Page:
Big banks have been fighting back, promising recruits more hours to sleep, the occasional day off, and reasonable deadlines. The effort, prompted by the 2013 death of a Bank of America intern, is driven in part by a fear that the brightest graduates no longer view investment banking as a sustainable career.

Schools don’t typically release statistics showing where graduates landed until autumn, and Harvard isn’t commenting on Ueno’s tallies. Kristen Fitzpatrick, managing director of the business school’s career and professional development office, says more students are thinking about banking because of the banks’ recent efforts. “The work has been appealing to a lot of people for a while,” she says. “It’s just that the lifestyle needed to get a little better.”

At Harvard, pressure on bank employees became a classroom topic. Students learn about real-life corporate dilemmas and debate strategies. “There are several case studies dealing with investment banks wherein students discuss the brutal work environment and incredibly out-of-whack work-life balance,” Ueno wrote in an e-mail. “The banks’ efforts—their success or lack thereof—to bring about change have not been discussed, but what is consistently highlighted is the dark side of investment banks.”

Representatives of top investment banks say they’re still drawing plenty of B-school grads. Goldman Sachs received more MBA applicants this year than last for its summer associate program, according to Leslie Shribman, a spokeswoman. “We continue to see strong interest in our programs from students at top MBA schools across the nation,” says John Yiannacopoulos, a spokesman for Bank of America.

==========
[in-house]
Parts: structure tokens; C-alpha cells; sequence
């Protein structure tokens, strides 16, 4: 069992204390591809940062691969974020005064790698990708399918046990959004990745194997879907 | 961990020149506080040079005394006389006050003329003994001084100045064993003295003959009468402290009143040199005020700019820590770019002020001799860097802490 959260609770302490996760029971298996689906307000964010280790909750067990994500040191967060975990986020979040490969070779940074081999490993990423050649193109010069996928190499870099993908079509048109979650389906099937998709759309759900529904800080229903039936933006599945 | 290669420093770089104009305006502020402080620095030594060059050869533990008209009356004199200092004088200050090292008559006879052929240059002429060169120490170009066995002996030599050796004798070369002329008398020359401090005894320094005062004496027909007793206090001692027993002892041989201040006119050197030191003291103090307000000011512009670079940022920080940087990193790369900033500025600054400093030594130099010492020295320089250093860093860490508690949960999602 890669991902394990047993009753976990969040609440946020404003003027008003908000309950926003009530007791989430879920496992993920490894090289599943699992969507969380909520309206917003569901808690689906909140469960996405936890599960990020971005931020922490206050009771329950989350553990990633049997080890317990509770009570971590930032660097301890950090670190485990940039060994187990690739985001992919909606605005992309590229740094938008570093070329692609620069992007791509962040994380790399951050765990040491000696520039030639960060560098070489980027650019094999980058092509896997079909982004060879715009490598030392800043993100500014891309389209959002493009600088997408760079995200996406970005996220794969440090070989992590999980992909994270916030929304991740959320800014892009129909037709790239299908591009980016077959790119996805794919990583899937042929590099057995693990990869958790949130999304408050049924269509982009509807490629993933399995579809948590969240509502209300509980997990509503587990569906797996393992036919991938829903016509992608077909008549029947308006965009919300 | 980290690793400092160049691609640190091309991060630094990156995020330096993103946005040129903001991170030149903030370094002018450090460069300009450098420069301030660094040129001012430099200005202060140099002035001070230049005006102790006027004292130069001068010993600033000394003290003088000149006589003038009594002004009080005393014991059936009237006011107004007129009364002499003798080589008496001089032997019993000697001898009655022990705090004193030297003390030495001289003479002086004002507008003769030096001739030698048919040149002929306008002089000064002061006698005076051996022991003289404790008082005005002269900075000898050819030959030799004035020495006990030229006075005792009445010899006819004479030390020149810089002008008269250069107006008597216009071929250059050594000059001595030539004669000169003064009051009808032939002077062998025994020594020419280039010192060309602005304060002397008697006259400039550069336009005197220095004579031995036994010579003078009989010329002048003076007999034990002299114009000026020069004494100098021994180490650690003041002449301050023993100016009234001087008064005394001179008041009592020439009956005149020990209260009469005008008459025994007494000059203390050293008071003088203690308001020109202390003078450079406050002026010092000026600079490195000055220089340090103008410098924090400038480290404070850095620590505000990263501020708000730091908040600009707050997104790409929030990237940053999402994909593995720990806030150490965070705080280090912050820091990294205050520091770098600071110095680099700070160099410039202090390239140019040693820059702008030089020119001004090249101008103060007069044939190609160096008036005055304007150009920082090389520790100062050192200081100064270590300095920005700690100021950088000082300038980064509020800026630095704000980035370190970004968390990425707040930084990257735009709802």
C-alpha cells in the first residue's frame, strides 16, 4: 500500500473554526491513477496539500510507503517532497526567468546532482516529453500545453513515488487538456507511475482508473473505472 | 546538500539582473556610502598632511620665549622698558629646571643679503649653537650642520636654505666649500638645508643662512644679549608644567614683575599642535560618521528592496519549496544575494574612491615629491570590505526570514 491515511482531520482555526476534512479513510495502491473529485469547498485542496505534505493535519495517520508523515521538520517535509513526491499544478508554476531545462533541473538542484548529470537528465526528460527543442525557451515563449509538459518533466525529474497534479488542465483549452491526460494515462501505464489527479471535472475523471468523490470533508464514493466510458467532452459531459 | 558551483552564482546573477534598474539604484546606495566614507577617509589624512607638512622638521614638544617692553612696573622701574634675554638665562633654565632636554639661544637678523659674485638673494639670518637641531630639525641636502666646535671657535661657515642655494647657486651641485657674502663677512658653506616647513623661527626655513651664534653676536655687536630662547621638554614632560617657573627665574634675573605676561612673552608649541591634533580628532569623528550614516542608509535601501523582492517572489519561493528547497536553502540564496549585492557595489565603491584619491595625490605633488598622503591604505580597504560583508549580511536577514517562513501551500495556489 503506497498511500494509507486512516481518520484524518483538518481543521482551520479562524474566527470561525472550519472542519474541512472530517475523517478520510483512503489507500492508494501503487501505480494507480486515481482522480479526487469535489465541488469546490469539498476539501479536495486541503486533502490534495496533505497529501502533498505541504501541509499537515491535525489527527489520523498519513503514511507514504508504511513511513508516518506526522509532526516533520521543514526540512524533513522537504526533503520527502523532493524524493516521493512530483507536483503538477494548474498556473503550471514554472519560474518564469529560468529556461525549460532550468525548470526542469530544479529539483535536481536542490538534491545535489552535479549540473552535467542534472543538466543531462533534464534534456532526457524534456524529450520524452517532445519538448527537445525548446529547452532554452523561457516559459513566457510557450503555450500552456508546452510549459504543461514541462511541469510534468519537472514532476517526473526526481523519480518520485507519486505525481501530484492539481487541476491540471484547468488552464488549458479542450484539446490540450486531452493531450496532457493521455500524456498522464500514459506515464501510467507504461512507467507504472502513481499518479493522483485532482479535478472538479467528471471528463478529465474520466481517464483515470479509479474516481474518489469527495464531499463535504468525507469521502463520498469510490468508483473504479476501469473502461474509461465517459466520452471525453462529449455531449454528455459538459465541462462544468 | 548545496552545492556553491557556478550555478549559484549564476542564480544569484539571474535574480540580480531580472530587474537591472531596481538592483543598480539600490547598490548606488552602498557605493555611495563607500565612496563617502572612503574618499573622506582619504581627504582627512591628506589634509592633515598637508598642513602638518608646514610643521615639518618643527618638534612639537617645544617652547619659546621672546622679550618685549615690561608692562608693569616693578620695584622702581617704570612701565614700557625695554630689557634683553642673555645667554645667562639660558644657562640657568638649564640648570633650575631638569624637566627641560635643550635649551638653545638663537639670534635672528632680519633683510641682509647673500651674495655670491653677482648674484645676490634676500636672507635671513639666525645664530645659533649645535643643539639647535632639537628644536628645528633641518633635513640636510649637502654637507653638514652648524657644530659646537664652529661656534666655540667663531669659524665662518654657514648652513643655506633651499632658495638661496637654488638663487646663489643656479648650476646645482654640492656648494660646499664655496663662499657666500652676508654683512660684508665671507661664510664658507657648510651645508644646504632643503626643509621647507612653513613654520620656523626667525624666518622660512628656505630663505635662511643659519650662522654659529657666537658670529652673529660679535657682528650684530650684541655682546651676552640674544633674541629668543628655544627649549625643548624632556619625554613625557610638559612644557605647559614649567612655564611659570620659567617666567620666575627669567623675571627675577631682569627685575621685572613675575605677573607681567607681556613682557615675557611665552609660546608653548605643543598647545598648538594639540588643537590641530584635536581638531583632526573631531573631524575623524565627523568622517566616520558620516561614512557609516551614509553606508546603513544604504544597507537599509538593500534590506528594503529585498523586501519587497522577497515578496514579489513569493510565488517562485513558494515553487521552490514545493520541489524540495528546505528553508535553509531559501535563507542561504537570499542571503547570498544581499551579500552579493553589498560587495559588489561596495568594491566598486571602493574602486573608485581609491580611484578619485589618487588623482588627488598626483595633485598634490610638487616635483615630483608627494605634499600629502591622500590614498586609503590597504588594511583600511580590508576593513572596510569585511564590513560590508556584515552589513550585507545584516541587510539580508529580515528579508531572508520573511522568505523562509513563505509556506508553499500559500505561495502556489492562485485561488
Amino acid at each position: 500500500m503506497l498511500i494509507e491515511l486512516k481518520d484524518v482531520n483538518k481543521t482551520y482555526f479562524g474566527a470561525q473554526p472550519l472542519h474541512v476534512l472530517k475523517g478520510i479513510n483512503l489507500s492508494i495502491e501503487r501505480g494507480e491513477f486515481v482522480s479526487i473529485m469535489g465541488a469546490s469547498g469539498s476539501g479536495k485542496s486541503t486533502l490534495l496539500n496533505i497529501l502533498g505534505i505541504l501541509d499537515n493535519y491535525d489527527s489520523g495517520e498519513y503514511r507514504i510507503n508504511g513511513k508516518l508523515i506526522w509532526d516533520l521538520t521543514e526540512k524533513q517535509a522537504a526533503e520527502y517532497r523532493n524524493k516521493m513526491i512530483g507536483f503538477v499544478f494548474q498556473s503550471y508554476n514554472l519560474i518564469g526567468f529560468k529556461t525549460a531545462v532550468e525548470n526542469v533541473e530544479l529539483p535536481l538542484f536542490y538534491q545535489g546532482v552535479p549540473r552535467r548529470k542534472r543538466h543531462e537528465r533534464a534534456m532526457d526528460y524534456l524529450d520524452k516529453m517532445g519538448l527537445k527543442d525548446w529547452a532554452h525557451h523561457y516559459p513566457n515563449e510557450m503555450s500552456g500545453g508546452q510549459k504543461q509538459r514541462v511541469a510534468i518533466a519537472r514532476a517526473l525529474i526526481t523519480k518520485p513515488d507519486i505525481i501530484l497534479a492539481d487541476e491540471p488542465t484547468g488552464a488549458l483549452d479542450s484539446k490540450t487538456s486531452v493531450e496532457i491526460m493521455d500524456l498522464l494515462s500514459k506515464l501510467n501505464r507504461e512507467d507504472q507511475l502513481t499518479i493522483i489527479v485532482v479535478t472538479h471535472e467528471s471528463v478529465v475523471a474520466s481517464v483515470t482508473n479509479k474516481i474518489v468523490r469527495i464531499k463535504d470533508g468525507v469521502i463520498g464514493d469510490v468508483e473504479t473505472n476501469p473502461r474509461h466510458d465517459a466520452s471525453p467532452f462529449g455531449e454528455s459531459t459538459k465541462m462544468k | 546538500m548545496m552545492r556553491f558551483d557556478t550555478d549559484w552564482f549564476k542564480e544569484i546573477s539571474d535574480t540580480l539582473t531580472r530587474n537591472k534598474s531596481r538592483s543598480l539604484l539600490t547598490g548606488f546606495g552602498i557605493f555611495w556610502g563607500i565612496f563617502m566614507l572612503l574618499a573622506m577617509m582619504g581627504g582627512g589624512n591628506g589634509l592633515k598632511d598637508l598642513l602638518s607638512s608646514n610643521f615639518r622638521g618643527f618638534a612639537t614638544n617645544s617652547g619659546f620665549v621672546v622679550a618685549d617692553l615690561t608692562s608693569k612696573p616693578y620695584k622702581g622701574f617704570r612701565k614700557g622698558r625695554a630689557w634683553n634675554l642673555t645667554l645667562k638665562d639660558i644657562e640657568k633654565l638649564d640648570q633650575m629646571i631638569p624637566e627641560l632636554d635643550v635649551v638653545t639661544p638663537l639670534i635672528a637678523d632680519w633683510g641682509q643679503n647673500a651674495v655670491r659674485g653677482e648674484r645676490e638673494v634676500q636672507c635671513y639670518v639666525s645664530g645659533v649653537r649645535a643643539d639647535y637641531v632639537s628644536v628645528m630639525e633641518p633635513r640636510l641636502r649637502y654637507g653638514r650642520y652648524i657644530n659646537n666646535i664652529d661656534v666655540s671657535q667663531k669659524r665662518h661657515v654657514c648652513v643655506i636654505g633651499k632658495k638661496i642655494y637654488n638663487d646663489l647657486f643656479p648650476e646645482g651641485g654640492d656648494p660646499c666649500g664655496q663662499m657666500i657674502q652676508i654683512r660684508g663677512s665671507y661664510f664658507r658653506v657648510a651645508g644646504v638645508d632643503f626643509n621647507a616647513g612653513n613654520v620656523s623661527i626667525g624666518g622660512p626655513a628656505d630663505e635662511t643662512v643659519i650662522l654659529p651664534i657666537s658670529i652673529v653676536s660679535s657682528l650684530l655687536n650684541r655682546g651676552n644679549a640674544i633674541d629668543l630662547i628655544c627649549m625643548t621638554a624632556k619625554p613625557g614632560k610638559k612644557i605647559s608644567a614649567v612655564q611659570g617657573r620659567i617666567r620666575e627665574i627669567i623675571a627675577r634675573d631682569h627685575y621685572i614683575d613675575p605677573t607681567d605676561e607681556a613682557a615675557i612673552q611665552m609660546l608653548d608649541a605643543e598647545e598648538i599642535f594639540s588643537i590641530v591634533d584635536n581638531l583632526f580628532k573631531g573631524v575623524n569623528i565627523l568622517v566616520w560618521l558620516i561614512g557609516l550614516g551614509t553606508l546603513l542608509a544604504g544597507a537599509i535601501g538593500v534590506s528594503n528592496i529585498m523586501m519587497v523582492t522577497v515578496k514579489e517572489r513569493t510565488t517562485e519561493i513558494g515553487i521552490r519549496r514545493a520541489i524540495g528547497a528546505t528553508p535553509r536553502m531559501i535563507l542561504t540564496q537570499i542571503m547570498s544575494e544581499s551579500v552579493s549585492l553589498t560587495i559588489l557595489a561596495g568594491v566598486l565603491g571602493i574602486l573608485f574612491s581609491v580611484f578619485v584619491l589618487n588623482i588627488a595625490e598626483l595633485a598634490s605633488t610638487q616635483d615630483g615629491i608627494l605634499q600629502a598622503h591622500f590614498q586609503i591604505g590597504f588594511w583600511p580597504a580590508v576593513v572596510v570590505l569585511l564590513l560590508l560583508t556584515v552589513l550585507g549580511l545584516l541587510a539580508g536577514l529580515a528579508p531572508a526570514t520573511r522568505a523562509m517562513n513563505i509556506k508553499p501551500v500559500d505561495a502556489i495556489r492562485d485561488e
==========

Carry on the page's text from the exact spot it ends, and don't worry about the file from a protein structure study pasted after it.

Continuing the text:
Banks get a bad rap, says Scott Rostan, founder of Training the Street, which prepares entry-level analysts for work in the industry. “I think it’s ‘the grass is always greener,’ ” he says. “The lifestyle of any financial-services professional can be grueling,” and money management is “not necessarily night-and-day better” than investment banking. When his company surveyed 400 students graduating from MBA programs at more than two dozen campuses in May and June, banking was the top career choice. About 26 percent said they hope to join an investment bank, up from 22 percent last year. Still, buyout firms and hedge funds also gained, drawing 16 percent, up from 11 percent last year.

While conducting a study on recruiting, Matthew Bidwell, an associate professor of management at Wharton, found that Wharton graduates who became bankers later expressed the lowest job satisfaction, despite relatively high pay. Usually, higher pay and job satisfaction go hand in hand, he says. “Being at somebody else’s beck and call, I think it grinds people down,” Bidwell says. “It’s an extreme kind of long-hours, whatever-it-takes, no-boundaries kind of culture.”
Recent grad Gandhi, who played drums for M.I.A. on the rapper’s international tour during her first year at Harvard, says her father, who was an investment banker, never encouraged her to enter the field. She took a job at the music streaming service Spotify. “When I first met people at HBS and they had worked in a bank, I would pick up on them feeling like they were almost ashamed,” she says. “And maybe that wasn’t the case when my dad was there 25 years ago, when being at an investment bank meant you were a baller.”

The bottom line : As few as 4 percent of new Harvard MBAs may go to work for investment banks this year.

17% : Portion of last year’s Harvard MBAs who went to work for technology companies